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A Frisian Saga In Adam Of Bremen


Source: Teutonic Mythology

The series of traditions above narrated in regard to Odainsaker, the
Glittering Plains, and their ruler Gudmund, and also in regard to the
neighbouring domains as habitations of the souls of the dead, extends,
so far as the age of their recording in writing is concerned, through a
period of considerable length. The latest cannot be referred to an
earlier date than the fourteenth century; the oldest were put in writing
toward the close of the twelfth. Saxo began working on his history
between the years 1179 and 1186. Thus these literary evidences span
about two centuries, and stop near the threshold of heathendom. The
generation to which Saxo's father belonged witnessed the crusade which
Sigurd the Crusader made in Eastern Smaland, in whose forests the
Asa-doctrine until that time seems to have prevailed, and the Odinic
religion is believed to have flourished in the more remote parts of
Sweden even in Saxo's own time.

We must still add to this series of documents one which is to carry it
back another century, and even more. This document is a saga told by
Adam of Bremen in De Situ Daniae. Adam, or, perhaps, before him, his
authority Adalbert (appointed archbishop in the year 1043), has turned
the saga into history, and made it as credible as possible by excluding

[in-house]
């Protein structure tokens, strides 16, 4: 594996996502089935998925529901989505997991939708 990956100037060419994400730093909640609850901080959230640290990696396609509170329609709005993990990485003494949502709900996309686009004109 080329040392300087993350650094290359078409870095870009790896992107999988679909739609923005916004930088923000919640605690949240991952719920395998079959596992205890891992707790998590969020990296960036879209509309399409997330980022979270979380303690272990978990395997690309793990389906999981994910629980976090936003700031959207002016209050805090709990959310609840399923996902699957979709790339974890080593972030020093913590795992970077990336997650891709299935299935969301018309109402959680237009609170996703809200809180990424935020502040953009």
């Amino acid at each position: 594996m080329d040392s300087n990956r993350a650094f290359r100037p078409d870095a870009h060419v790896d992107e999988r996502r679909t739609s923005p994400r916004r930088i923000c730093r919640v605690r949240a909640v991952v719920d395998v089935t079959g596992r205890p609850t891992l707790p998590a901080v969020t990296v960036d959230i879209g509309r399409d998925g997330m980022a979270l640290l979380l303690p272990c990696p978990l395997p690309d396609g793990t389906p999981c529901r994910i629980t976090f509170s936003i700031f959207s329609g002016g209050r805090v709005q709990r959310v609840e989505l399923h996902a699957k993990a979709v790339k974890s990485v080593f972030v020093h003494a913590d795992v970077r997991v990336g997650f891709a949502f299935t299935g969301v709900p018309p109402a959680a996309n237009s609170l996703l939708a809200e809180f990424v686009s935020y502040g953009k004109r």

all distinctly mythical elements. And as it, doubtless for this reason,
neither mentions a place which can be compared with Odainsaker or with
the Glittering Plains, I have omitted it among the literary evidences
above quoted. Nevertheless, it reminds us in its main features of Saxo's
account of Gorm's journey of discovery, and its relation both to it and
to the still older myth shall be shown later (see No. 94). In the form
in which Adam heard the saga, its point of departure has been located in
Friesland, not in Denmark. Frisian noblemen make a voyage past Norway up
to the farthest limits of the Arctic Ocean, get into a darkness which
the eyes scarcely can penetrate, are exposed to a maelstrom which
threatens to drag them down ad Chaos, but finally come quite
unexpectedly out of darkness and cold to an island which, surrounded as
by a wall of high rocks, contains subterranean caverns, wherein giants
lie concealed. At the entrances of the underground dwellings lay a great
number of tubs and vessels of gold and other metals which "to mortals
seem rare and valuable." As much as the adventurers could carry of
these treasures they took with them and hastened to their ships. But the
giants, represented by great dogs, rushed after them. One of the
Frisians was overtaken and torn into pieces before the eyes of the
others. The others succeeded, thanks to our Lord and to Saint Willehad,
in getting safely on board their ships.

Next: Analysis Of The Sagas Mentioned In Nos 44-48

Previous: Fjallerus And Hadingushadding In The Lower World

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